The Senate plan and a similar House proposal would allow school boards to decide whether they want to implement the marshal program. If school boards opt for the program, the House proposal would require sheriffs to participate, while the Senate proposal would not.

While being grilled by Democrats, Sen. Bill Galvano, the bill’s sponsor, said that the school-marshal plan “hasn’t just been drawn out of the air,” but was based on other programs in Florida and across the country.

“We’re seeking to transform school security in the state of Florida,” said Galvano, a Bradenton Republican who will take over as Senate president in November.

The marshal program would exist “in a new state of affairs,” based on other components of the bill, such as a new Office of School Safety within the Department of Education and requiring school-safety specialists and threat-assessment teams at the local level.

The legislation includes broad outlines for the marshal program, including the requirement of at least 132 hours of training and psychological screening, but would leave up to sheriffs and school districts details such as what types of guns could be used and where they would be stored, Galvano said.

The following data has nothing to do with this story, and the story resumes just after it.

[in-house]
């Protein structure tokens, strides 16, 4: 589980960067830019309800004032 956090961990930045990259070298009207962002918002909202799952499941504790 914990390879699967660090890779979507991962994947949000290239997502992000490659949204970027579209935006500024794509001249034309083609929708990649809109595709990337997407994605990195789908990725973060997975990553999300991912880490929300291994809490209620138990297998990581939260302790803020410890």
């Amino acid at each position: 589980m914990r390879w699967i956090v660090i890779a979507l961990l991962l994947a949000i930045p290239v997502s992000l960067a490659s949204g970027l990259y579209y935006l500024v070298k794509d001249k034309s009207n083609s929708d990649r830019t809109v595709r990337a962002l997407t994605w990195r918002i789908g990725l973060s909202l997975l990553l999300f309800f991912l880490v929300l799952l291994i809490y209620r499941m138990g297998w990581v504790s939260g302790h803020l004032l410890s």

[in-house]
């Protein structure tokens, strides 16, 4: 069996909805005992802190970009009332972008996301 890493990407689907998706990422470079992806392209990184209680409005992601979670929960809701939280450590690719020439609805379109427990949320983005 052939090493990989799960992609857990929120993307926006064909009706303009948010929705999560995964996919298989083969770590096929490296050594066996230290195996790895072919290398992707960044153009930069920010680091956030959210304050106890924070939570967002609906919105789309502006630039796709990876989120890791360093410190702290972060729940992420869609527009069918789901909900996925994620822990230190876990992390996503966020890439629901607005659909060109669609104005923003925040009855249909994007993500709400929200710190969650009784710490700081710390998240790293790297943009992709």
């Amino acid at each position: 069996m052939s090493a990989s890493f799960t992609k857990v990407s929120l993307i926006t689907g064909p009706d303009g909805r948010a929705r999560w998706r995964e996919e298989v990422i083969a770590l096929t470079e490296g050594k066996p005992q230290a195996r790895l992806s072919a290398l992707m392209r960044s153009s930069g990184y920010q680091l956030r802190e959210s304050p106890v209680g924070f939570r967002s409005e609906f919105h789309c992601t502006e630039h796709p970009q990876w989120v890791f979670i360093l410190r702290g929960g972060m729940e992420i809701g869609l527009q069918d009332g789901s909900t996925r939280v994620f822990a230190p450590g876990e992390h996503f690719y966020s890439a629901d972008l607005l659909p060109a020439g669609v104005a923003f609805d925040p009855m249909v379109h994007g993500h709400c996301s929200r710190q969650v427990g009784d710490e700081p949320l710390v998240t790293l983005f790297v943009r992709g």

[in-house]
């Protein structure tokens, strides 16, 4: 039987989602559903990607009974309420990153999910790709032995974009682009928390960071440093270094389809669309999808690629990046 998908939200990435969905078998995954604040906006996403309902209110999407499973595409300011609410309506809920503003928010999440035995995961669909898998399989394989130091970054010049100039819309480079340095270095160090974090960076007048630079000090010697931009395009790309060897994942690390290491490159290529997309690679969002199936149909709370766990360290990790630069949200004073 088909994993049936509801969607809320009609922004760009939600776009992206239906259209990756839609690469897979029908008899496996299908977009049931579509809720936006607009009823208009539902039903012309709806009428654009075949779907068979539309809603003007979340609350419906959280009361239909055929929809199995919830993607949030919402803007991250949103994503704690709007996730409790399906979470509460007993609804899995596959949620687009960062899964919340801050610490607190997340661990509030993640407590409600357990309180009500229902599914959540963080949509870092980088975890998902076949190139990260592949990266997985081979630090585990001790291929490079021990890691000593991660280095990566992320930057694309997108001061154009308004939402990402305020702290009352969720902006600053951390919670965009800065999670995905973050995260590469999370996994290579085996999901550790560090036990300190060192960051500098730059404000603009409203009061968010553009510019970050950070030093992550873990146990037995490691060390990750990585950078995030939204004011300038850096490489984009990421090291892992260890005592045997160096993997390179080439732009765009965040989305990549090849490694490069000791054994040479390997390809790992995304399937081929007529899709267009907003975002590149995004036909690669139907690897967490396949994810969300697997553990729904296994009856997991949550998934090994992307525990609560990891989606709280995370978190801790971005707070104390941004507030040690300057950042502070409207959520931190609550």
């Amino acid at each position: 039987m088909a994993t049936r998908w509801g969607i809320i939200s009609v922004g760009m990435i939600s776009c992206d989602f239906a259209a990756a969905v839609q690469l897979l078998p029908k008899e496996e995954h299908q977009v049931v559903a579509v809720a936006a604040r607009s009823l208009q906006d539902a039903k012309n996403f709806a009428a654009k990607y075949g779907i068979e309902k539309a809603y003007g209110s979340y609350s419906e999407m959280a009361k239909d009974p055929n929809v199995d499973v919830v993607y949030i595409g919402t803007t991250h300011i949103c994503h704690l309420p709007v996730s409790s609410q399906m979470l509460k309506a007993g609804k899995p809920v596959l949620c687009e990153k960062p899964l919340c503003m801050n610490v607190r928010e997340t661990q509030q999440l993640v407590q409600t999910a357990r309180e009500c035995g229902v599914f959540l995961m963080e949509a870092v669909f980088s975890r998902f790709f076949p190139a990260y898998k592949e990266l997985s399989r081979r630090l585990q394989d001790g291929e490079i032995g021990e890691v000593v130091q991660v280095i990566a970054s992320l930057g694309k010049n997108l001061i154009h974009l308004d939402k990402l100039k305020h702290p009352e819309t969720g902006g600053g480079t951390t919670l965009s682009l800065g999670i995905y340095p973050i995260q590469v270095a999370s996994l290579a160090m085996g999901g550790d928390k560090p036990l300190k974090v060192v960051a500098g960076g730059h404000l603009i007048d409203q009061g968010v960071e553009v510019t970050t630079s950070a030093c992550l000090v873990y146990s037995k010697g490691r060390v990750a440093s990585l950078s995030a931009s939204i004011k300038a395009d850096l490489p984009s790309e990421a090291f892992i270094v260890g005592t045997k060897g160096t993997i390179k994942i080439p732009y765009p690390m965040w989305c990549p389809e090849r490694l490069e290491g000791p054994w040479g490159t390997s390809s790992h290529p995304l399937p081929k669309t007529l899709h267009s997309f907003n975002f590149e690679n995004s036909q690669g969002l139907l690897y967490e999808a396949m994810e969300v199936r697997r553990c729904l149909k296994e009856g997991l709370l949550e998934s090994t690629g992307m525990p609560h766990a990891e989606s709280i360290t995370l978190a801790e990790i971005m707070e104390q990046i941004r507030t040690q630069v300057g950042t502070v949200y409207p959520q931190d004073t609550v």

That means parents, students and others would have no way of knowing which teachers might be armed, Sen. Audrey Gibson, D-Jacksonville, said.

“We will have no clue in 67 counties in this state of what this marshal program looks like,” Gibson said. “We don’t need additional guns in schools. You don’t add fuel to a fire that’s already burning. It’s burning just fine on its own.”

But Senate Majority Leader Wilton Simpson argued that allowing teachers to carry guns would make students safer.

“We are many colors in this chamber. I would want a teacher to have the opportunity to stop an evil person from slaughtering children,” Simpson, R-Trilby, said. “But the only thing that’s going to stop a slaughter, in that moment, is if it’s fortunate enough to have a person in that room with a firearm. And the marshal program provides an opportunity, not a guarantee, for that to be done.”

The House and Senate packages have faced pushback from politicians on both ends of the gun-control spectrum.